Right: Japanese marines landed north and south of Shanghai. This picture may have been taken on the Jiangsu coast, which is north of the city. Approximately 200,000 Chinese and 70,000 Japanese died during the Battle of Shanghai (August 13 to November 26, 1937). After the Nationalist Chinese defense in and around Shanghai crumbled, the ranking Japanese generals punished the enemy by pursuing him all the way to Nanking, the Nationalist Chinese capital.
Left: Shanghai, the world’s sixth largest city, had been a demilitarized city since 1932. The Chinese were forbidden to garrison the city, though the Japanese were permitted to maintain a few units in the city. On the eve of battle Japanese marines were headquartered near a textile mill, enjoying the company of more than eighty emplacements and bunkers of various types around them. Additionally, the Japanese Third Fleet patrolled the rivers that ran through Shanghai, and the city was well within the firing range of their guns. The Japanese anticipated a short and easy conquest of Shanghai.
Right: Japanese soldiers wearing gas masks and rubber gloves during a chemical attack in a Shanghai neighborhood. The Japanese Army frequently used chemical weapons during their eight-year war in China. Indeed, soldiers were authorized to use chemical weapons on explicit order of their commander in chief, Emperor Hirohito himself, transmitted by the Imperial General Headquarters to Japanese commanders in China.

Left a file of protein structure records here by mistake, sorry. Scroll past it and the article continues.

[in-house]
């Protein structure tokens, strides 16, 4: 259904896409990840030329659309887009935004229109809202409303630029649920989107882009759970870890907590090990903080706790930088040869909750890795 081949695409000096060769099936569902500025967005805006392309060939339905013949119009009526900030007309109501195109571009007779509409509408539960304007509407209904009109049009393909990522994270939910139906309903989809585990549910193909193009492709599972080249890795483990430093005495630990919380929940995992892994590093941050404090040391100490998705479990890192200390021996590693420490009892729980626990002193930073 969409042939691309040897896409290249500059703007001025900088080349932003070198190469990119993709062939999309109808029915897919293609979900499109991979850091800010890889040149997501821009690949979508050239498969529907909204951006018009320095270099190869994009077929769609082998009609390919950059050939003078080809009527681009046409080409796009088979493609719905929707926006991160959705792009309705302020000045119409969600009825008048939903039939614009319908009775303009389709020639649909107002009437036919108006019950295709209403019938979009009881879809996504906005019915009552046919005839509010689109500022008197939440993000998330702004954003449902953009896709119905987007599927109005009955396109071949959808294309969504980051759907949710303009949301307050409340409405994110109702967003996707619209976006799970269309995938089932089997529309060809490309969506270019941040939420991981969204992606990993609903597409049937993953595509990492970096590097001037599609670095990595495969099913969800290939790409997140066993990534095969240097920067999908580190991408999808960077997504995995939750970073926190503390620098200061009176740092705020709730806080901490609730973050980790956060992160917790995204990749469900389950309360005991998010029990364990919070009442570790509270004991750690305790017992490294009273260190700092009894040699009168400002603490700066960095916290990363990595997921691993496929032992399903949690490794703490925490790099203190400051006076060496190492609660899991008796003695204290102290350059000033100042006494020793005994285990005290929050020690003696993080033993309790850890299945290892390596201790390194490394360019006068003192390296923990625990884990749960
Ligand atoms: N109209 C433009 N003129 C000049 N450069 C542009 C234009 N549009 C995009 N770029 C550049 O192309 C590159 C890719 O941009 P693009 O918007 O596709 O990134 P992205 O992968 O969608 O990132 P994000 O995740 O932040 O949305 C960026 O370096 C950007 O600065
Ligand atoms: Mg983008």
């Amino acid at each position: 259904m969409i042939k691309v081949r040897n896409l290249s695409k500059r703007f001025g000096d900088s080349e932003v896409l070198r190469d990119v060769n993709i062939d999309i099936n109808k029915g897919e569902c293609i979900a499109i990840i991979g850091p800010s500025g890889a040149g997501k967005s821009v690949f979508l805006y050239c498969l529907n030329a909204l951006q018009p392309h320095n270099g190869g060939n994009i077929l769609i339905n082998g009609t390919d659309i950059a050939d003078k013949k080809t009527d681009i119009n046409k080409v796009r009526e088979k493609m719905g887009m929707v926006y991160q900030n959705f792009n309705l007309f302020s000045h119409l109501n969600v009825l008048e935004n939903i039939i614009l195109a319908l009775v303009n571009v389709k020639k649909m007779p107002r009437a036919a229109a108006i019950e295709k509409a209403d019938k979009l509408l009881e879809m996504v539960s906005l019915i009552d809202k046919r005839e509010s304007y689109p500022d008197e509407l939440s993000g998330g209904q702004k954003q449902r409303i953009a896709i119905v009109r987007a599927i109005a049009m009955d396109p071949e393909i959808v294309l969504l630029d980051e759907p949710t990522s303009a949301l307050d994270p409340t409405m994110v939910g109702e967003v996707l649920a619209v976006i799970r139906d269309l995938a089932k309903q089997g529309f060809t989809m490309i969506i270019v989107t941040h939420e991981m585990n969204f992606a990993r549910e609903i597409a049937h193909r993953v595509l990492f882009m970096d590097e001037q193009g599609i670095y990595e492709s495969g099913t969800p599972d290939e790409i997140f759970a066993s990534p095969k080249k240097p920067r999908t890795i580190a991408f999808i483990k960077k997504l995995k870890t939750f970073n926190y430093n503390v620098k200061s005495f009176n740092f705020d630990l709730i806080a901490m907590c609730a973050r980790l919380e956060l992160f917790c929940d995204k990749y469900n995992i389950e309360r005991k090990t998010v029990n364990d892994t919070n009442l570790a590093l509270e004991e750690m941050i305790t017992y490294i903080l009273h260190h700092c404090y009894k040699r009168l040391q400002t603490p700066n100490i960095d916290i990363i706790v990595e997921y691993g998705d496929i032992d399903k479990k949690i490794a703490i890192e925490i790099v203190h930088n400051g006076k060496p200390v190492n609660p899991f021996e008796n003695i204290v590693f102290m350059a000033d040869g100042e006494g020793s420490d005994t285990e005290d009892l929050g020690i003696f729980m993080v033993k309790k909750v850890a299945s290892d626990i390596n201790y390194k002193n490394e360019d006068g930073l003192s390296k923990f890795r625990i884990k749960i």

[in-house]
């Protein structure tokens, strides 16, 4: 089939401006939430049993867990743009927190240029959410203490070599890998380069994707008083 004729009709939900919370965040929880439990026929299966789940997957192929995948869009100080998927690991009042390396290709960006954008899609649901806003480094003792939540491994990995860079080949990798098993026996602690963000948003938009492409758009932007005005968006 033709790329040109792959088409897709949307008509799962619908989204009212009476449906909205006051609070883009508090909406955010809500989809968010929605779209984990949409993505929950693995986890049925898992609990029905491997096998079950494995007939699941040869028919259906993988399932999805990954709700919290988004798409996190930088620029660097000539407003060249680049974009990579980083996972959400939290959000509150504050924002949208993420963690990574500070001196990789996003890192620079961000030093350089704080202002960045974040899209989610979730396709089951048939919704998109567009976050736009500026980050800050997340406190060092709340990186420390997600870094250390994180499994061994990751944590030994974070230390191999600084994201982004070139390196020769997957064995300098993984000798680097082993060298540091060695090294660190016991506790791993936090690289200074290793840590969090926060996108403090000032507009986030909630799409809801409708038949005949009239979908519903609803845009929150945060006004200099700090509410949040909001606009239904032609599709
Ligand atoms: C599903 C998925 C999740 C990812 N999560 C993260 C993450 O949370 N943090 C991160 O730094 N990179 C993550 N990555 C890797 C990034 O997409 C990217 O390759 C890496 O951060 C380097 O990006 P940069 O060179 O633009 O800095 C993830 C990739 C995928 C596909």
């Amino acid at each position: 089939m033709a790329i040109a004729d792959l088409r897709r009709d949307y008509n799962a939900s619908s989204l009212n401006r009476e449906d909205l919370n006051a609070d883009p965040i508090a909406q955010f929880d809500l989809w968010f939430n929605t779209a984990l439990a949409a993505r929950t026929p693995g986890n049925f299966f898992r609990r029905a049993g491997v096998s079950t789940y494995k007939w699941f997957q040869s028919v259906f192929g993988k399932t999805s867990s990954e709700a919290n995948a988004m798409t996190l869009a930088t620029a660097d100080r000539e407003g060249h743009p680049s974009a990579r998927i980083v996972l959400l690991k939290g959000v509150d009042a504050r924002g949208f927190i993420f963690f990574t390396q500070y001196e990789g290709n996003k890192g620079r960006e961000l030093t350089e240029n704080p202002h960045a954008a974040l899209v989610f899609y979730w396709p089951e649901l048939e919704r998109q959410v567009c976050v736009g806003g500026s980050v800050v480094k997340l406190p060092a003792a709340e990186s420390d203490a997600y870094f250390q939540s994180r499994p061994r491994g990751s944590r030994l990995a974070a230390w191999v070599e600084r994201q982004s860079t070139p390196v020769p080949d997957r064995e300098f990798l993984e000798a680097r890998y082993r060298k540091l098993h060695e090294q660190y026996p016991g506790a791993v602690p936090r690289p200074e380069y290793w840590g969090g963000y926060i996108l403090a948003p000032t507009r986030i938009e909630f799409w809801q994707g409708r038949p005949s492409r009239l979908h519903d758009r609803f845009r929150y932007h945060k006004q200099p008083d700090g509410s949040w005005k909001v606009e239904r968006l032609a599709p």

Left: This terrified baby was one of the few human beings left alive in Shanghai’s South Railway Station after the Japanese bombed it on August 28, 1937. Taken a few minutes after the Japanese air attack, this black-and-white photograph, titled “Bloody Saturday,” was published widely in September and October 1937 and in less than a month had been seen by more than 136 million viewers. One of the most memorable war photographs ever published, the image stimulated an outpouring of Western anger against Japanese violence in China.
Right: Japanese troops reached the destroyed North Railway Station in downtown Shanghai in October 1937. Between 1937 and 1945, the Japanese military fielded 4.1 million men and enjoyed the services of 900,000 Chinese collaborators. Facing the enemy were 5.6 million Nationalist and Communist Chinese soldiers. Of the 1,130,000 Japanese soldiers who died during World War II, 39 percent died in China. Over 10 million Chinese died from the effects of the war, with some estimates of deaths running twice as high. At least 15 million were wounded. Millions of civilians were the hapless victims of the Japanese Army’s “Three Alls Policy” (Sankō Sakusen), or scorched earth policy: “kill all, loot all, burn all.” Small wonder that the war created some 95 million refugees.
Contemporary Newsreel Footage of the Fall of Shanghai, 1937